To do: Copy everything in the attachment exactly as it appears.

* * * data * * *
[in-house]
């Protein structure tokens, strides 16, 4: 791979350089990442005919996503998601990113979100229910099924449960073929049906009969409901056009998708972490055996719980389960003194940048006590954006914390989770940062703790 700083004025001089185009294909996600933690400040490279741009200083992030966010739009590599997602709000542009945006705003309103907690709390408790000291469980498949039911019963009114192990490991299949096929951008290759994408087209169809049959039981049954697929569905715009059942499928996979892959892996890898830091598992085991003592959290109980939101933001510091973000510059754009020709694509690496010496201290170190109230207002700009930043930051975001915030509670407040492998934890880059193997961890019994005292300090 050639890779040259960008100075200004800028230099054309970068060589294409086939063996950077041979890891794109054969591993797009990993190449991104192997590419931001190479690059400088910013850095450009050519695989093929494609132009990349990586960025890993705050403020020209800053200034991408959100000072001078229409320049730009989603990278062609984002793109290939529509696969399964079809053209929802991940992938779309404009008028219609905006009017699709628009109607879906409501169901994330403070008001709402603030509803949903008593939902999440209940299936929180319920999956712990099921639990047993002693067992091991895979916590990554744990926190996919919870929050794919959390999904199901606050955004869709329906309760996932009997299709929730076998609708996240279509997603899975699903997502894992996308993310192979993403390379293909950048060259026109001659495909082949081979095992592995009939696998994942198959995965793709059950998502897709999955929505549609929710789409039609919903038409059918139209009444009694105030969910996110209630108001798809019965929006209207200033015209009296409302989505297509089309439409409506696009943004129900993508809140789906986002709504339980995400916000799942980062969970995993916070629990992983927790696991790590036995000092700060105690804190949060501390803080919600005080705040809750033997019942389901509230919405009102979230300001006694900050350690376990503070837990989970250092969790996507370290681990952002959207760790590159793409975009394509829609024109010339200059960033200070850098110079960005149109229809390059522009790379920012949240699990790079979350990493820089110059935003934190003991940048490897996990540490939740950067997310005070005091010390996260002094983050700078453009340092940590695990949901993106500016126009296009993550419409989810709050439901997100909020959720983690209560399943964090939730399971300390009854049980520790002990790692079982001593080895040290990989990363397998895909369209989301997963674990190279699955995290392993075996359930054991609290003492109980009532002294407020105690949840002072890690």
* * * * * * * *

[in-house]
């Protein structure tokens, strides 16, 4: 791979350089990442005919996503998601990113979100229910099924449960073929049906009969409901056009998708972490055996719980389960003194940048006590954006914390989770940062703790 700083004025001089185009294909996600933690400040490279741009200083992030966010739009590599997602709000542009945006705003309103907690709390408790000291469980498949039911019963009114192990490991299949096929951008290759994408087209169809049959039981049954697929569905715009059942499928996979892959892996890898830091598992085991003592959290109980939101933001510091973000510059754009020709694509690496010496201290170190109230207002700009930043930051975001915030509670407040492998934890880059193997961890019994005292300090 050639890779040259960008100075200004800028230099054309970068060589294409086939063996950077041979890891794109054969591993797009990993190449991104192997590419931001190479690059400088910013850095450009050519695989093929494609132009990349990586960025890993705050403020020209800053200034991408959100000072001078229409320049730009989603990278062609984002793109290939529509696969399964079809053209929802991940992938779309404009008028219609905006009017699709628009109607879906409501169901994330403070008001709402603030509803949903008593939902999440209940299936929180319920999956712990099921639990047993002693067992091991895979916590990554744990926190996919919870929050794919959390999904199901606050955004869709329906309760996932009997299709929730076998609708996240279509997603899975699903997502894992996308993310192979993403390379293909950048060259026109001659495909082949081979095992592995009939696998994942198959995965793709059950998502897709999955929505549609929710789409039609919903038409059918139209009444009694105030969910996110209630108001798809019965929006209207200033015209009296409302989505297509089309439409409506696009943004129900993508809140789906986002709504339980995400916000799942980062969970995993916070629990992983927790696991790590036995000092700060105690804190949060501390803080919600005080705040809750033997019942389901509230919405009102979230300001006694900050350690376990503070837990989970250092969790996507370290681990952002959207760790590159793409975009394509829609024109010339200059960033200070850098110079960005149109229809390059522009790379920012949240699990790079979350990493820089110059935003934190003991940048490897996990540490939740950067997310005070005091010390996260002094983050700078453009340092940590695990949901993106500016126009296009993550419409989810709050439901997100909020959720983690209560399943964090939730399971300390009854049980520790002990790692079982001593080895040290990989990363397998895909369209989301997963674990190279699955995290392993075996359930054991609290003492109980009532002294407020105690949840002072890690």